Saturday, 17 June 2017

The Case of the Missing Methodology - An Inspector Ofsted Mystery

Inspector Ofsted thumbed through his note book in an attempt to review the evidence he had collected. He had certainly written a lot, but the problem was he just didn’t know how valid and reliable it all was. “If only the methodology had not gone missing”, he thought, “the mystery would be solved”. But sadly, nobody knew where the methodology was or even where to begin looking for it …. 
In a recent post, I recounted what seemed to me to be a sorry tale. I have been asking Ofsted questions about their inspection methodology, particularly how their social care inspectors avoid selecting samples of work which are unrepresentative of the work done by the local authority they are inspecting. What precautions, if you like, do they take to avoid selecting just examples of poor work or just examples good work, when they choose cases to ‘sample’ or ‘track’?

Published sources cast no light on this issue. Reference is made to inspectors making “proportionate decisions ... in order to secure a representative judgement” but how they take these decisions and what ‘proportionate’ means remains mysterious.

After much wasted effort trying to explain my Freedom of Information Act request I seem to have hit Ofsted’s buffer stops. The well has run dry. It appears that nobody there knows the answer to my question. Put another way there seems to be a massive black hole in the inspectorate’s methodology.

Does that matter? You bet it matters! If, as seems to be the case, Ofsted inspectors just roll up to inspect child protection and children’s social care with no prior thinking about how they are going to get a sample of work which truly represents the standards of work achieved by the authority, then the inspection is a lottery. One authority might just be unlucky and have lots of poor cases selected resulting in a verdict of ‘inadequate’, while its neighbour may be lucky in only having good cases selected for inspection.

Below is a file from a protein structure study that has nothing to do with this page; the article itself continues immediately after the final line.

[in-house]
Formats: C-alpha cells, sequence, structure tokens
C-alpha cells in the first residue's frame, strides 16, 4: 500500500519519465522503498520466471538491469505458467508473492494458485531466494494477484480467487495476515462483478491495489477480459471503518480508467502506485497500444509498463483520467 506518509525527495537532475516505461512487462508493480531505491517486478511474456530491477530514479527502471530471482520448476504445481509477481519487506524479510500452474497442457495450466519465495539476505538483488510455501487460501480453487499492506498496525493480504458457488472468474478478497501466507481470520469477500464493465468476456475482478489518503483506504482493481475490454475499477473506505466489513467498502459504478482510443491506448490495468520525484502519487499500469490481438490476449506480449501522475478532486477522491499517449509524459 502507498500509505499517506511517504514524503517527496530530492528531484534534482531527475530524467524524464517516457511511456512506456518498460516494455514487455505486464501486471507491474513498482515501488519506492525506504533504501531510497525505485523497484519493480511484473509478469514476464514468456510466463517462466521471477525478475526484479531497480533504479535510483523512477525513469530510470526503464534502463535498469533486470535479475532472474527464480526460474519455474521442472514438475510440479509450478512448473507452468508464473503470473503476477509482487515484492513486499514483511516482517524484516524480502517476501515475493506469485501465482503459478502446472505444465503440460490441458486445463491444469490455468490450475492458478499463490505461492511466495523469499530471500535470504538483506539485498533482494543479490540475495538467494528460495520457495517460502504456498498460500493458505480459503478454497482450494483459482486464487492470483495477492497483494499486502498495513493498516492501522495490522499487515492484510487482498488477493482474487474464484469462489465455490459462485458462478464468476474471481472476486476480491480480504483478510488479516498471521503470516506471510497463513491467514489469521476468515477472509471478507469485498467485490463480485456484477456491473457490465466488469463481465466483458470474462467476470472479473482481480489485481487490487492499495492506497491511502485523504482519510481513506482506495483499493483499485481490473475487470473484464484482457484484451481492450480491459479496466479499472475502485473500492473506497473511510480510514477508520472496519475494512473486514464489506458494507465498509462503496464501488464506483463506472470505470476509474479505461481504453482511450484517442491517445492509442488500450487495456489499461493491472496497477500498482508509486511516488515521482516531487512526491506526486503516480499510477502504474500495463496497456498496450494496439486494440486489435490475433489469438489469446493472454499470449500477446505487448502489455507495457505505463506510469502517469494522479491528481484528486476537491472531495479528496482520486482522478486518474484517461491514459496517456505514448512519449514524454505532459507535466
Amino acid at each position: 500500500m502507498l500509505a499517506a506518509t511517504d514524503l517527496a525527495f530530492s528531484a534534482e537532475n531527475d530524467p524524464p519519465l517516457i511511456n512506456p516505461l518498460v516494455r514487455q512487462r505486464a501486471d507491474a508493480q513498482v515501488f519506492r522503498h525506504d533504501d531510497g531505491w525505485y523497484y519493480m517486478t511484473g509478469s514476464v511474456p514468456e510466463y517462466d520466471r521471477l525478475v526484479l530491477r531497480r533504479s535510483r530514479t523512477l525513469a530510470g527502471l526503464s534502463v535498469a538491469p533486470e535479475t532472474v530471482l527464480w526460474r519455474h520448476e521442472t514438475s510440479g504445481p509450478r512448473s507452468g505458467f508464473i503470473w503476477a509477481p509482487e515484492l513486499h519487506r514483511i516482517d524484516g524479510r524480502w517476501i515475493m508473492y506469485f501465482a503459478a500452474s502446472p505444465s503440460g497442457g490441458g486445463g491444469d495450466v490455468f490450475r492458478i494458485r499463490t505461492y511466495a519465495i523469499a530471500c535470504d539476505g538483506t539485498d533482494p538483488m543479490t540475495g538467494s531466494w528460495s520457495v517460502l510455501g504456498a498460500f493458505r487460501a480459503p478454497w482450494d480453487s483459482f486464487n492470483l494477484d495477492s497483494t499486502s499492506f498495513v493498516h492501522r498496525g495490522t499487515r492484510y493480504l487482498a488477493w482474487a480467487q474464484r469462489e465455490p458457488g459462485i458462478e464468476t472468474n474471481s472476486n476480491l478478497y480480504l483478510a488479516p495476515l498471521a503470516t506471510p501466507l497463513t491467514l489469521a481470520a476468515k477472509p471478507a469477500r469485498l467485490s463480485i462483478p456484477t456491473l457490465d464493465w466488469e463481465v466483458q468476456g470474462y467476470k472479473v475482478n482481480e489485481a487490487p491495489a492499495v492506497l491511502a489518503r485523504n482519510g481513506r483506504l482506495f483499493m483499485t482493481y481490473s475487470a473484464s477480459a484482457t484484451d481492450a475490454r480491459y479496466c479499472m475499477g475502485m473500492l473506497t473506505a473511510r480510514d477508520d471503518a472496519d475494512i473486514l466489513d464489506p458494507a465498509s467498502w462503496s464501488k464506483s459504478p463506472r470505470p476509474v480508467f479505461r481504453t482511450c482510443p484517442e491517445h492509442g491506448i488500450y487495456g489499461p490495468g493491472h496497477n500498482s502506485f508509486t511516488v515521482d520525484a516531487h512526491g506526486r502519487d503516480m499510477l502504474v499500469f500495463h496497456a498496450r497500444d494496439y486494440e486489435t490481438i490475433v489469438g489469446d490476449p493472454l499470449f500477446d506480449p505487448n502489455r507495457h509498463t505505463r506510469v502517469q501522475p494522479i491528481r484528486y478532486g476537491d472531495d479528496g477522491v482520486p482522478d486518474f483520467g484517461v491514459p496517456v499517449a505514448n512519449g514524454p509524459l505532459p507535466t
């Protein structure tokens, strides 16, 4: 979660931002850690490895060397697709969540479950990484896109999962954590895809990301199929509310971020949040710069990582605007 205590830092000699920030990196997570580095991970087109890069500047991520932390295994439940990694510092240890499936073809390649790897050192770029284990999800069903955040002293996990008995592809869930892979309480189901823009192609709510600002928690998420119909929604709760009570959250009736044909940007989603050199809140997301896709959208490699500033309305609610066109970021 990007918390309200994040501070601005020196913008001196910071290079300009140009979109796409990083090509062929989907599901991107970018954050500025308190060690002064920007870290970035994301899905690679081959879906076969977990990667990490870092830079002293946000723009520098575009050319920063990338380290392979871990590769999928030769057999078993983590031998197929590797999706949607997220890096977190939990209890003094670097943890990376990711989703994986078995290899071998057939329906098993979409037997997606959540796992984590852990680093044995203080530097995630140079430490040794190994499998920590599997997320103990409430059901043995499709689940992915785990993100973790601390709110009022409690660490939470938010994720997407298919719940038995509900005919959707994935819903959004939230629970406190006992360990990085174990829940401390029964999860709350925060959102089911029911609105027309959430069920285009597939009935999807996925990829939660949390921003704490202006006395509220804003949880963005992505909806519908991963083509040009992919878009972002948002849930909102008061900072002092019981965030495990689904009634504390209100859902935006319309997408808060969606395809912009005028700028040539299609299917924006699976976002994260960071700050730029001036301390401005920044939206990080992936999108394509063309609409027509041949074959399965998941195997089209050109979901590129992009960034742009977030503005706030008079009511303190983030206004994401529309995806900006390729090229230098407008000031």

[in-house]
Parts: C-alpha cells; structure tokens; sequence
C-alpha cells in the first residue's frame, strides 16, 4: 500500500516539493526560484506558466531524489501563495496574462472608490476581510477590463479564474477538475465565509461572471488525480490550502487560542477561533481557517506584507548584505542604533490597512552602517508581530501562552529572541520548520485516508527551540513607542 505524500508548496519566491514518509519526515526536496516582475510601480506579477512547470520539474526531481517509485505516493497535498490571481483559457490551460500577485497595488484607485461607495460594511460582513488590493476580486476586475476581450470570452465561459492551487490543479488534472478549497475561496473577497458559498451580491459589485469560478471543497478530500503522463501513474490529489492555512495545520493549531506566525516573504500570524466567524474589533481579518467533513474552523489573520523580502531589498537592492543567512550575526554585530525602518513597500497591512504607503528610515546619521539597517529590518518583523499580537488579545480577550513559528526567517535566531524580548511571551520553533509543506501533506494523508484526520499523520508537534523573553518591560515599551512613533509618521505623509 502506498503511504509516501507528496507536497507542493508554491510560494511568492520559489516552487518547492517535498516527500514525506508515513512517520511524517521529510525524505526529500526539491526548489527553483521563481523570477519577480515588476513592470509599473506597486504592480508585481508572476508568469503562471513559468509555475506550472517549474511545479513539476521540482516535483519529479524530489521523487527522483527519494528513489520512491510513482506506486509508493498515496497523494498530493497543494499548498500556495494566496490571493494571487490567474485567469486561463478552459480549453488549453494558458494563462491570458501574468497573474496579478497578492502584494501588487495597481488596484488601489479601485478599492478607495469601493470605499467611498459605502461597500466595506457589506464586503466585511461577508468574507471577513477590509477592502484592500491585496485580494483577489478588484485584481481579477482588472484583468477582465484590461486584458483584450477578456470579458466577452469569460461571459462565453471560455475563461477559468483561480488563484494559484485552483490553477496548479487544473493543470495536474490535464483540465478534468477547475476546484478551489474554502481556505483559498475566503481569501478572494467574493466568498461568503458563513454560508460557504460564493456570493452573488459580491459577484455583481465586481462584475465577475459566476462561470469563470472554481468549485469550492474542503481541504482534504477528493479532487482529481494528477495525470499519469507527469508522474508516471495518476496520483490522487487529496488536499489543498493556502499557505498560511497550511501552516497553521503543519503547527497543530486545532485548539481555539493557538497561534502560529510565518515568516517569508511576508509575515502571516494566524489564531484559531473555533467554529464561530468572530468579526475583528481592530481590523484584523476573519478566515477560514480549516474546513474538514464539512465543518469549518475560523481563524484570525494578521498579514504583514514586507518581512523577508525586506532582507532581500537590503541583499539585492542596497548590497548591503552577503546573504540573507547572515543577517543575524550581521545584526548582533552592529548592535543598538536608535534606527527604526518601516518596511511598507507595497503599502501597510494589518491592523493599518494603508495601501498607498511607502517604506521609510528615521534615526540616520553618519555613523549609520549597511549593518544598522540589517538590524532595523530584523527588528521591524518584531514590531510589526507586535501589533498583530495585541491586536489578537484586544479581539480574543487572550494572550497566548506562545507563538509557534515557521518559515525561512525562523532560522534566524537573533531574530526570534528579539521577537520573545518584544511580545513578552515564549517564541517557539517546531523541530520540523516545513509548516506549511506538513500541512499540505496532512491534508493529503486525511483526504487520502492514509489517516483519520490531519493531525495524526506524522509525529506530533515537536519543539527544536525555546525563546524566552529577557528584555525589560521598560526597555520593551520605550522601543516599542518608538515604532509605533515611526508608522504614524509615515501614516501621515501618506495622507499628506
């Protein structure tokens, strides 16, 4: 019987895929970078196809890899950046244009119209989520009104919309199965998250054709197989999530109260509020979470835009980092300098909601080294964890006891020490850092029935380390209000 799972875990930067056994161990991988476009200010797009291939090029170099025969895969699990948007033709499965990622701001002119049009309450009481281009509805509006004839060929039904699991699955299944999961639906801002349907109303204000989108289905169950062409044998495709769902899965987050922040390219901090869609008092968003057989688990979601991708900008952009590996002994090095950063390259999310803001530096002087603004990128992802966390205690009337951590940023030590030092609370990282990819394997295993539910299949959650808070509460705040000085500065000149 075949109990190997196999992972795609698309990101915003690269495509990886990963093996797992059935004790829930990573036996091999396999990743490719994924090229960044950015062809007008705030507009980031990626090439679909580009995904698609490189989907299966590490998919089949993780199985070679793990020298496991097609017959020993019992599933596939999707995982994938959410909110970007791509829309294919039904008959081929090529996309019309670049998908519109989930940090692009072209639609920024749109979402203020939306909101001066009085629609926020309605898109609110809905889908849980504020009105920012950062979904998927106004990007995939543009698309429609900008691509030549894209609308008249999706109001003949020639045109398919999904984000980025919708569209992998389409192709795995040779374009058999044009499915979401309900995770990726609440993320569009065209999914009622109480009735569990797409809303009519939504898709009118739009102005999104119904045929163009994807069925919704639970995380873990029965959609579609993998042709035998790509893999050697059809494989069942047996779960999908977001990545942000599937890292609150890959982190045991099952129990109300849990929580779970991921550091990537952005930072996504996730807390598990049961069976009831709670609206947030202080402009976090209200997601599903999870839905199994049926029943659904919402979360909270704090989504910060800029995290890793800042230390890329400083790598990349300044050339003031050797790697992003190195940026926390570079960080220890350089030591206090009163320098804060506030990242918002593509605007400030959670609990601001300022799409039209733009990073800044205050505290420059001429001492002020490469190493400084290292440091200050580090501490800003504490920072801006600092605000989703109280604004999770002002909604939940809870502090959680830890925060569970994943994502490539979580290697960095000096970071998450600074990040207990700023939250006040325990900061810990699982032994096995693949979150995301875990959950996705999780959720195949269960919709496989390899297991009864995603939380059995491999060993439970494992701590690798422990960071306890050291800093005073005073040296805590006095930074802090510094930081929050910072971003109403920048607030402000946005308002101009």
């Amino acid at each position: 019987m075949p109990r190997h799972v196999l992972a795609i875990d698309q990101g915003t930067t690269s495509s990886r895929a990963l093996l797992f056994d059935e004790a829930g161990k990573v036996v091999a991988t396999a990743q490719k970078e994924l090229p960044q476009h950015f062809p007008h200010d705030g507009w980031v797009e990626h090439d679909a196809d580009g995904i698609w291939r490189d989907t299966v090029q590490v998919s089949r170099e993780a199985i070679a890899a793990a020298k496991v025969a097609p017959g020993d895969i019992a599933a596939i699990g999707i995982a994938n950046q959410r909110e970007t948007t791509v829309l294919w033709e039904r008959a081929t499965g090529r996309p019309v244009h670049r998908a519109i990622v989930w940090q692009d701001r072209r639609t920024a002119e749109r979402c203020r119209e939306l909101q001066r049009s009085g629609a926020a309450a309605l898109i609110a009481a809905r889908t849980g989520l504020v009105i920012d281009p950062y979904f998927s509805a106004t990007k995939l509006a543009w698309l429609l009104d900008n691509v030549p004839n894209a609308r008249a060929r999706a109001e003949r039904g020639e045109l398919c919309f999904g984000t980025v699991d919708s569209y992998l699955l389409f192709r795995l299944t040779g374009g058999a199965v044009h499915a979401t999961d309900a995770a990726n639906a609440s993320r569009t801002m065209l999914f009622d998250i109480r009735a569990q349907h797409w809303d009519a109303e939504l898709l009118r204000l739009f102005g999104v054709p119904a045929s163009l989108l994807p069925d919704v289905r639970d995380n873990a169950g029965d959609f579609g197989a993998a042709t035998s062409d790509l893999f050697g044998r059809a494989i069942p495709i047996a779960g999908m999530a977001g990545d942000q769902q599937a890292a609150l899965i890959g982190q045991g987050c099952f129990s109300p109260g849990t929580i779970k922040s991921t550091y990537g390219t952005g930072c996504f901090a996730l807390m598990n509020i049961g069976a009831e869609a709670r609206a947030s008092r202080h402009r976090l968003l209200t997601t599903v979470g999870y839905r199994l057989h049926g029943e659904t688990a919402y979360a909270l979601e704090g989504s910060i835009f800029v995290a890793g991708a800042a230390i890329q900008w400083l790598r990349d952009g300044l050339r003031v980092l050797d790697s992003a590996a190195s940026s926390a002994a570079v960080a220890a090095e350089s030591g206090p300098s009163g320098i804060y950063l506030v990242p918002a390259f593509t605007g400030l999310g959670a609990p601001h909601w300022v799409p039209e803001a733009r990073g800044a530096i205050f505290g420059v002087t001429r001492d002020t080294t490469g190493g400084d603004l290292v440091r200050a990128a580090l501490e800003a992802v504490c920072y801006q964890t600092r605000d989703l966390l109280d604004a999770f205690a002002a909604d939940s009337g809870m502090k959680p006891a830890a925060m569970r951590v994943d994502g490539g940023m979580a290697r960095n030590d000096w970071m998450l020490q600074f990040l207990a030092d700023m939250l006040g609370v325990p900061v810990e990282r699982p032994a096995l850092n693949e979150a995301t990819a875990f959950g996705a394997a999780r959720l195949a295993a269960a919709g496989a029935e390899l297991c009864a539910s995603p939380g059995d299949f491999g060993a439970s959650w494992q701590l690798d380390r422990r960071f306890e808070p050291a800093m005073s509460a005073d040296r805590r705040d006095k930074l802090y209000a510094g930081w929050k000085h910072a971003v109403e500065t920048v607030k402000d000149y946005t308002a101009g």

And we all know the consequences. An authority that fails an inspection usually has to reorganise, fire staff and hire new ones. It is likely to lose committed staff as morale slumps. Those who remain are likely to be disorientated by the frantic pace of change. Their work will suffer. Service users are also likely to suffer, as all attention is diverted towards managing the results of the inspection, not the service they receive. Some of that might be justified if the eventual result was guaranteed to be accurate, and the ultimate consequences constructive. But all I have learnt recently suggests the opposite.

Because this post is a just a tiny bit critical of Ofsted, I thought it was only fair to send it to their Press Office and invite a comment before posting. This is what they said:
“Inspectors select samples that reflect the full range of the local authority’s work with children. Throughout the inspection, they ask social workers, their managers and leaders to identify good practice and practice they think they can improve, so that inspectors can evaluate the quality and extent of this work. 
“Inspectors meet regularly with local leaders to discuss their findings and give them an opportunity to challenge any findings they feel are not representative. 
"We are confident that our methodology and the parameters in our inspection guidance are sufficient to ensure a fair and accurate judgement.”
Nicely put, I’m sure. It’s good to know that they give people the opportunity to challenge their findings. But that’s just politeness and common sense. What I wanted to know is how Ofsted ensures that the cases selected are representative and that the findings of the inspection are valid. I don’t think they’ve told me that!

Back to square one perhaps?